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MAGIC is the multiparent advanced generation intercross. It is a simple extension of the advanced intercross of Darvasi and Soller in which an  intercrossed mapping population is created from multiple founder lines, typically 8. In comparison to mapping in bi-parental crosses, the increased recombination and diversity of MAGIC gives greater precision in QTL location and greater opportunity to detect more QTL for multiple traits. The populations can also be used as training populations for genomic selection, in which the equations to predict breeding value will be unaffected by the major population subdivisions which are commonly found in breeding programmes and collections of cultivars.The method  was first proposed and applied to mice as 'heterogeneous stock," a description which doesn't work well for plants. The term MAGIC was first coined by Mackay and Powell  and advocated by them and  Cavanagh et al. for crops. These populations take time to develop, but results are expected from an Australian wheat population this year. I am aware of populations  in development in bread wheat (NIAB, CSIRO), durum wheat (University of Bologna), oats (IBERS), barley (SAC), sorghum (ICRISAT), rice (IIRI) and cowpea (IITA). Some results from an Arabidopsis population have already been published. If you know of any others, let me know.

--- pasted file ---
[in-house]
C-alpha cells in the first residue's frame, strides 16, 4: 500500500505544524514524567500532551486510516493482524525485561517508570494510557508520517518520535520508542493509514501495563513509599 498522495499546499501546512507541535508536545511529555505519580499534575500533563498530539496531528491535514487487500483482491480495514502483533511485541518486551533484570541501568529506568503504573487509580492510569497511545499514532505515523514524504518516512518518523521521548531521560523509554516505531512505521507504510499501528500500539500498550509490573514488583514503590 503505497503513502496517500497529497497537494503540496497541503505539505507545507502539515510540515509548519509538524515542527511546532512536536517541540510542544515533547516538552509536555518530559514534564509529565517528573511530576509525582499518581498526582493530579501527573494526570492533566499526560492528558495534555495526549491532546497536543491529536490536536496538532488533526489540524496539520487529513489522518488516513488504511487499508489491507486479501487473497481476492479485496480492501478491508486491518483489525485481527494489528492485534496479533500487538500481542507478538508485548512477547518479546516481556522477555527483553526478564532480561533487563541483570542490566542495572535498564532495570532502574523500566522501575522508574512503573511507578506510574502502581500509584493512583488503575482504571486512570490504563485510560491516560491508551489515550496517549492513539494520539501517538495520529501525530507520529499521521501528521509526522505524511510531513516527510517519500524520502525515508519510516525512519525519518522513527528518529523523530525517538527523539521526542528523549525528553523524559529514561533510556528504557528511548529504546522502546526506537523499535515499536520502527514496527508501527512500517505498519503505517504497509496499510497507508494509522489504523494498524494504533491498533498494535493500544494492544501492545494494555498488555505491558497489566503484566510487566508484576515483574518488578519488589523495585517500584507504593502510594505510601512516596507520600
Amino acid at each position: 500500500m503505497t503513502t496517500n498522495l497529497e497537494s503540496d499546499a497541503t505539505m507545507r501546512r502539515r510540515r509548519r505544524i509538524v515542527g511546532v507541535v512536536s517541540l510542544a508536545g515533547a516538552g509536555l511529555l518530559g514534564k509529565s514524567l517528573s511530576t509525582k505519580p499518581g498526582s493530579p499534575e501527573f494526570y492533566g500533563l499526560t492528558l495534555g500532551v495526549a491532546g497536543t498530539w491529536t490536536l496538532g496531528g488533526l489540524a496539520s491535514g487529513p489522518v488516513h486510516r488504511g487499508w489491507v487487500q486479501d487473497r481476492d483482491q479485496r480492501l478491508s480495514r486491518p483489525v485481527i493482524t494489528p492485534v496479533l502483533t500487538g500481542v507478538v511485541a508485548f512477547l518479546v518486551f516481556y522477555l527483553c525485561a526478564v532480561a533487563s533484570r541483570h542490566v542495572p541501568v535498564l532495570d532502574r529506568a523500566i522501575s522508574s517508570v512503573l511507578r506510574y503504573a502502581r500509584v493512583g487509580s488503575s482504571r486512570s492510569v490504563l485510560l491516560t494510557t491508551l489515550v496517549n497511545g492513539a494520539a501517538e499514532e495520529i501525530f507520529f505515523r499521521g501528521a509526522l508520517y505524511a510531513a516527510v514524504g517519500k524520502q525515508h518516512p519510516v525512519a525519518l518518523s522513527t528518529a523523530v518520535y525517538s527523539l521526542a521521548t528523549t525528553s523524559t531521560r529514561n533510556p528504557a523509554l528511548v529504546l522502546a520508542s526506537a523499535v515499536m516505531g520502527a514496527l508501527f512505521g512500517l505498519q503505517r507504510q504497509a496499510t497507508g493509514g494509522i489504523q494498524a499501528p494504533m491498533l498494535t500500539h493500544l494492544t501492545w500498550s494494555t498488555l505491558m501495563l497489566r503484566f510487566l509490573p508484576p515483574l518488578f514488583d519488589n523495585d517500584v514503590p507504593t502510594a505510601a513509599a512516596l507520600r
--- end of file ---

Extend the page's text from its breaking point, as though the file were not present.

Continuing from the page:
A collection of papers was published in the February edition of Genetics and of G3: Genes, Genomes Genetics on the Collaborative Cross in mouse.  Reviewed here

My involvement is in the development of populations at NIAB for winter wheat. In BBSRC funded work, we have developed 1,000 inbred lines from each of four populations and are now seeking funding to test these. 

Update: still no funding, but we have now have some phenotype data from a 2.6 ha trial of the lines and are waiting delivery of 90k SNP data on about half of these: all we could afford.